Flotsam & Jetsam Special Report [52]

Brief Past History of Some Rotationally Moulded Polymer Kayaks and Canoes

Revealed With Julian Smith

It has long been believed by experts that Rotationally Moulded Polymer Kayaks (RTMKs) first appeared during the early 17th century, made by the Inuit people of Greenland.

These were made using two huge long hollow mould stones joined together and heated in massive whale oil ovens; these moulds were rotated by hand. Huge stones believed to be these moulds can still be seen lying along the Greenland coast.

Sea kayak legend and creator of the Pittarak Larry Gray was almost killed when trapped in freezing water beneath one of these moulds when it fell from a melting iceberg during his Greenland expedition. This is thought to be where the Pittarak shape was derived from.

As whale oil became scarce both for fuel and the base for polymer the Faddor Qwarf (pronounced Feathercraft) people began using whalebone and sealskin to make kayaks.

Around a similar time in Australia the Aboriginals were moulding linear polyethylene canoes using moulds made from large Gum trees (canoe trees), which still stand today. These mould halves were bound with turtle gut and heated by burning mould over camp fires.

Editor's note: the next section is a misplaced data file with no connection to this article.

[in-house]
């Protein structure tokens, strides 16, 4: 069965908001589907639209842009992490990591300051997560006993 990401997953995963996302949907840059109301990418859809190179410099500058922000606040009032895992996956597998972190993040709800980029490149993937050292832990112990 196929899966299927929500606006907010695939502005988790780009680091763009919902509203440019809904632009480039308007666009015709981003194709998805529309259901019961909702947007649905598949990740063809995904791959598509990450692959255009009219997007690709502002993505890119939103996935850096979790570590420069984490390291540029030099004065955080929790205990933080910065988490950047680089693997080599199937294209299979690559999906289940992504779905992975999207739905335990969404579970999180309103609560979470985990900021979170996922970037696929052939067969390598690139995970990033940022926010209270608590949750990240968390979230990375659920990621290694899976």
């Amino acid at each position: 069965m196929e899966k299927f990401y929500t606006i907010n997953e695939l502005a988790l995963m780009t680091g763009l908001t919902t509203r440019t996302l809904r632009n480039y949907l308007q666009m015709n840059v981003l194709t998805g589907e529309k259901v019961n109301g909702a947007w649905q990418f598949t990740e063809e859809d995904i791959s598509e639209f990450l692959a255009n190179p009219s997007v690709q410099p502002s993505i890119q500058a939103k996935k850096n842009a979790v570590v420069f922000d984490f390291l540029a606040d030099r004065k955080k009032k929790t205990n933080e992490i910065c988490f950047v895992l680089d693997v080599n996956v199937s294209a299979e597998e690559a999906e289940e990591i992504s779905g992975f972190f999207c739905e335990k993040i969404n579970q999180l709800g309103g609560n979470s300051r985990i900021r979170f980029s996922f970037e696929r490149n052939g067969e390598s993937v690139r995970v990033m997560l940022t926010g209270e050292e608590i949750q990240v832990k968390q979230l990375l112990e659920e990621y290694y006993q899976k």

However, due to a lack of UV inhibitors and harsh Australian sun, these canoes perished quickly, explaining why no complete example has ever been uncovered, although several Melbourne canoe shops have things on their racks which resemble these 300 year old canoes.

Evolving later was the process based on the ancient ‘stick and goo’ technique (pronounced ‘stitch and glue’) where sheets of paperbark are formed over a mandril and stitched together with hemp (the leftover stuff you can’t smoke) and covered in goo-like substance, then covered with a rich ochre-based white pigment, some having tribal markings.

This skill is still in use today by the Anglo Saxon Robinson tribe of Mt Eliza — examples can occasionally be seen around Canadian Bay at night when they are most prevalent, however approaching them requires courage and speed as they are propelled by an imposing hooded beast said to be in excess of seven feet, often dragging large salmon on shiny lures attached to the craft by thin web-like material.

Special Note: Literature relating to this subject may be difficult to acquire.